This project will develop transcranial magnetic stimulation coils with improved focality and depth (fdTMS). TMS is a technique for noninvasive brain stimulation using strong, brief magnetic pulses. TMS is widely used in the neurosciences as a tool for probing brain function and connectivity. Presently, TMS is FDA-approved for the treatment of depression and for pre-surgical cortical mapping, and is under study for other psychiatric and neurological disorders. A significant limitation of TMS, however, is that the induced electric field stimulates a relatively large area of cortex, especially when the targets are deep. Low focality entails co-activation outside the desired target, which reduces the precision of stimulation, may increase the risk of side-effects including seizures, and may reduce efficacy via antagonistic responses. Thus, fdTMS coil technology could enable more selective, safe, and effective stimulation. Conventional TMS coil design has relied on simple heuristics to determine the shape of the coil windings. Because the winding shape is related in a complex way to the electric field induced in the brain, the spatial stimulation characteristics of available coils are generally suboptimal. Consequently, while coils intended specifically for deep TMS have been commercialized, their tradeoff between depth and focality is not better than that of conventional figure-8 and double-cone configurations. Addressing this limitation, we propose to develop fdTMS coils to obtain maximal focality for a given depth of stimulation or specific anatomical target. Unlike conventional approaches, our method specifies the required electric field characteristics in the brain and deploys novel computational optimization algorithms to determine the coil winding shape and placement to meet these specifications within practical energy limits. We present preliminary data demonstrating that for any target depth our approach outperforms existing coils with increase in focality up to 100%. Using this approach, we will design, implement, and validate two types of fdTMS coils. First, we will develop a series of general-purpose coil designs corresponding to a range of practical depths. The coils will be optimized for maximal focality in a spherical head model, reflecting the intended use for various targets and therefore being anatomy-independent. Like most conventional coils, they will be freely moveable on the head surface. Second, we will optimize coils for specific anatomical brain targets using state-of-the-art MRI-based head models. This approach accounts for the effects on the induced electric field of anatomical features such as gyral shape and current flow through the highly conducting sulci. We will validate experimentally the fdTMS coils via measurements of induced electric field maps as well as human motor responses. The human study will quantify stimulation focality and depth through mapping of muscle representations at various locations and depths in the primary motor cortex using electromyography.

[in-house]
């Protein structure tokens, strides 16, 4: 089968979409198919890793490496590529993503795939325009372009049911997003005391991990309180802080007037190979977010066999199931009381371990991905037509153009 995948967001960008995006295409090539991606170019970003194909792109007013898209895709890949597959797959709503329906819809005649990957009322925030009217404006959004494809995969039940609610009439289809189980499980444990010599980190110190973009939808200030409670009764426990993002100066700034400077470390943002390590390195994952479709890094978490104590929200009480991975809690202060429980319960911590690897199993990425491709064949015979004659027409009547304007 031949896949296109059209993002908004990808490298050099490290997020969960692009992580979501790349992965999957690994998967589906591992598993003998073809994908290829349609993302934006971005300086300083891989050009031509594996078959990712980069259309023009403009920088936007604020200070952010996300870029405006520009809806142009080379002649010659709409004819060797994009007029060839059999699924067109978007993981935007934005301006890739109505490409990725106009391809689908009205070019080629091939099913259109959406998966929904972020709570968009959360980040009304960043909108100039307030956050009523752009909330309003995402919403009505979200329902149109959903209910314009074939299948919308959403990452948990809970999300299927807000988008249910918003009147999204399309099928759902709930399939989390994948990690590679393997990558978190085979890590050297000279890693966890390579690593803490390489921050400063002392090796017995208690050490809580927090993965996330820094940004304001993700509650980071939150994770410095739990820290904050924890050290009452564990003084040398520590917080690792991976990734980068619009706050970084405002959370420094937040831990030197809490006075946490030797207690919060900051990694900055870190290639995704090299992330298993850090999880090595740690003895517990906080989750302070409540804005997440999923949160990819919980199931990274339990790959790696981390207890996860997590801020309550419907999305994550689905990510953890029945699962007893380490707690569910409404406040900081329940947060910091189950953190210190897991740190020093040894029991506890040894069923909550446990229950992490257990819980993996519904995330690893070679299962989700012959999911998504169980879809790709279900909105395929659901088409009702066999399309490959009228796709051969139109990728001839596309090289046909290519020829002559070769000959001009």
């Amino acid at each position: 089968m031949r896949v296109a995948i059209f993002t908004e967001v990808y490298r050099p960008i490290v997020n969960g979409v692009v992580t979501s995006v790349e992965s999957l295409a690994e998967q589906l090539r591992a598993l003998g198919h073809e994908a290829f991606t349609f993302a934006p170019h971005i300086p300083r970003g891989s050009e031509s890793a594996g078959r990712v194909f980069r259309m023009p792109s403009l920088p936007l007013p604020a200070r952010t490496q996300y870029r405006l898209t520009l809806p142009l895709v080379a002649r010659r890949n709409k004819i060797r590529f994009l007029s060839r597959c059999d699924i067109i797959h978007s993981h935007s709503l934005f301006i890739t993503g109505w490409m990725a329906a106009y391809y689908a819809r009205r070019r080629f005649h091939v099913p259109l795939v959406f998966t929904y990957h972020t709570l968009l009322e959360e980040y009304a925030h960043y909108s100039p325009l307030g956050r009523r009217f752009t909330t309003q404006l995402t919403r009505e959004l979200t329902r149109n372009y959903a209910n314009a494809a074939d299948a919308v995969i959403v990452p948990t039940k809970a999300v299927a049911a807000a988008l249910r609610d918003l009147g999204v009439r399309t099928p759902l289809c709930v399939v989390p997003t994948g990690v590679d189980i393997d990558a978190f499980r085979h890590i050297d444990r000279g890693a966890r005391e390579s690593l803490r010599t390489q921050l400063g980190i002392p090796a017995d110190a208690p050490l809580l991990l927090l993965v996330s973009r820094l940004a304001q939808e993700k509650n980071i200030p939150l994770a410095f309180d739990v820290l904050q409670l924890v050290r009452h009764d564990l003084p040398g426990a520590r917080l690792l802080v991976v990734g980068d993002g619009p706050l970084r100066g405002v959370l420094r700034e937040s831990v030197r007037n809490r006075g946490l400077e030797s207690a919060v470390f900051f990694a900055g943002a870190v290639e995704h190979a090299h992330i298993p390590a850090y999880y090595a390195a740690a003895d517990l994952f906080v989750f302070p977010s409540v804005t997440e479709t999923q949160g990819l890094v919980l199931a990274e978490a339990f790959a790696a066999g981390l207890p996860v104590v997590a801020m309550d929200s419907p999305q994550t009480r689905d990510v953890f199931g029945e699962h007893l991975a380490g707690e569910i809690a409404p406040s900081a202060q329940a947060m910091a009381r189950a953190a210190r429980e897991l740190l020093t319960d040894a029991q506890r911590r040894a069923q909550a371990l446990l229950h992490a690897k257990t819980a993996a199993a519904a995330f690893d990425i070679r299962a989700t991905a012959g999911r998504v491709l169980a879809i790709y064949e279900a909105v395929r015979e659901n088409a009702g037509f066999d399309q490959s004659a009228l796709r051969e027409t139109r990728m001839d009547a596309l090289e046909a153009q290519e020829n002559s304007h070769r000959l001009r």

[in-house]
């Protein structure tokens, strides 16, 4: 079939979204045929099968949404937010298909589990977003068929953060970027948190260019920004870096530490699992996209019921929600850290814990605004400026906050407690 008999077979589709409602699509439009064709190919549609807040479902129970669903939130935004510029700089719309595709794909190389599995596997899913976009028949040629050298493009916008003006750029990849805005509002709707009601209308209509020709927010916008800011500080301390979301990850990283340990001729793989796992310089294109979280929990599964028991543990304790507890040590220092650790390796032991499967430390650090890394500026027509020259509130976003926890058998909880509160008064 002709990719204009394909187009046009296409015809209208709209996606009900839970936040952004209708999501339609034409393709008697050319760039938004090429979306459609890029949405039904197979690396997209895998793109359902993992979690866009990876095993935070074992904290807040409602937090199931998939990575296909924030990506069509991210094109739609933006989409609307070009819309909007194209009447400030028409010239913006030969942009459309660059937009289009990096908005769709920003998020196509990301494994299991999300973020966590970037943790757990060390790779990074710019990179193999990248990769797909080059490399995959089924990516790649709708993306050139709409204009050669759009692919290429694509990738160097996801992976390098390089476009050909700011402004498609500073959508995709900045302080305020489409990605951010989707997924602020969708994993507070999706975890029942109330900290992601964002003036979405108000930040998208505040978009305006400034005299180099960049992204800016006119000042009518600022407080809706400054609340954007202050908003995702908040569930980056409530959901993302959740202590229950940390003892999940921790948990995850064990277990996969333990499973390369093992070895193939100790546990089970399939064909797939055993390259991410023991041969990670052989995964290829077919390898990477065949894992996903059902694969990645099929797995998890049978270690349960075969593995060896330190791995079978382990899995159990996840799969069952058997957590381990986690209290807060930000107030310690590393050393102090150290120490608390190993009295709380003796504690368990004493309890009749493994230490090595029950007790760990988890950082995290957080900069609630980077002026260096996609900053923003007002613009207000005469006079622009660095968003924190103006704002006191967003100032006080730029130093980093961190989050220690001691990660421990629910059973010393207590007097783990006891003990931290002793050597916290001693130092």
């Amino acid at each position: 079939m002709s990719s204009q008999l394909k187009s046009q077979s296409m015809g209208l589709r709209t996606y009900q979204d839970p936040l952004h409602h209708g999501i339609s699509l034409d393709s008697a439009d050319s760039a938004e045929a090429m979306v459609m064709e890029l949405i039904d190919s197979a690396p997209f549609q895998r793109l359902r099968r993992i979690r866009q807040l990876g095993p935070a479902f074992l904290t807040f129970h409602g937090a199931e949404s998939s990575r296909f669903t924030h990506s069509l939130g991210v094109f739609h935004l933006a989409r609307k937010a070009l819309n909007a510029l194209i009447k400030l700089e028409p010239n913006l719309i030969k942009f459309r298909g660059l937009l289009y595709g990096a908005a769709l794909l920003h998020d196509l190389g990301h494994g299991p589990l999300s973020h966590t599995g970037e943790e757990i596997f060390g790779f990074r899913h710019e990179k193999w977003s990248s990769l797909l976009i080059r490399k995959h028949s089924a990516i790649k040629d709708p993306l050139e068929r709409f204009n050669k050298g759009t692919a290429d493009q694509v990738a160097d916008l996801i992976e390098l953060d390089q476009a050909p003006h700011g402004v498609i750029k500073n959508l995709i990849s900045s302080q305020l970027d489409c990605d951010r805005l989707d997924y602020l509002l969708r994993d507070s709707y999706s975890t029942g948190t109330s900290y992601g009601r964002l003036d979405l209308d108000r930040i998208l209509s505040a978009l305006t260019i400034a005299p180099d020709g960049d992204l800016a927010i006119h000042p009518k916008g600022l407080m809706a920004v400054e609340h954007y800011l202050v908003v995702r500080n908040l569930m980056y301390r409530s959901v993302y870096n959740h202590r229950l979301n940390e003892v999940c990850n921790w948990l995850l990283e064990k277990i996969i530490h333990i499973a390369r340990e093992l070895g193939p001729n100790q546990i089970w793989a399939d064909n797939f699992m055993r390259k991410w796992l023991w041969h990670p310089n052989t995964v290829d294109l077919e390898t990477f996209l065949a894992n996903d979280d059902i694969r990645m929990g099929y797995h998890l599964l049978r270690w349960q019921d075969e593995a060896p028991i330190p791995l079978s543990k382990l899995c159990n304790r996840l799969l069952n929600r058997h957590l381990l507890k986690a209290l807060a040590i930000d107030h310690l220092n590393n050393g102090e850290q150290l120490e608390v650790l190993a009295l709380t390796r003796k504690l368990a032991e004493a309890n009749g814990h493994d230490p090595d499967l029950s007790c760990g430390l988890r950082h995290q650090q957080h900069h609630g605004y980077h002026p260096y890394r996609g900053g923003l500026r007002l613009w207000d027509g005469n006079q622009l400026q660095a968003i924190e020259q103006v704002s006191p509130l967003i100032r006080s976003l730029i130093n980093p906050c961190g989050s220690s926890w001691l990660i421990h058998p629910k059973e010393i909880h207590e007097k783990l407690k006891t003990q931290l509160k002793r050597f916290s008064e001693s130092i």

Transcranial magnetic stimulation (TMS) is approved for use in brain surgery planning as well as for treatment of depression, and holds promise for studying and treating other psychiatric and neurological illnesses. However, existing TMS devices have limited ability to stimulate the brain precisely and deeply, which hinders mapping of brain function, could increase the risk of side-effects, and may reduce efficacy. The proposed TMS equipment with enhanced focality and depth could enable more selective, safe, and effective stimulation.
|Gomez, Luis J; Goetz, Stefan M; Peterchev, Angel V (2018) Design of transcranial magnetic stimulation coils with optimal trade-off between depth, focality, and energy. J Neural Eng 15:046033|
|Wang, Boshuo; Shen, Michael R; Deng, Zhi-De et al. (2018) Redesigning existing transcranial magnetic stimulation coils to reduce energy: application to low field magnetic stimulation. J Neural Eng 15:036022|
|Smith, J Evan; Peterchev, Angel V (2018) Electric field measurement of two commercial active/sham coils for transcranial magnetic stimulation. J Neural Eng 15:054001|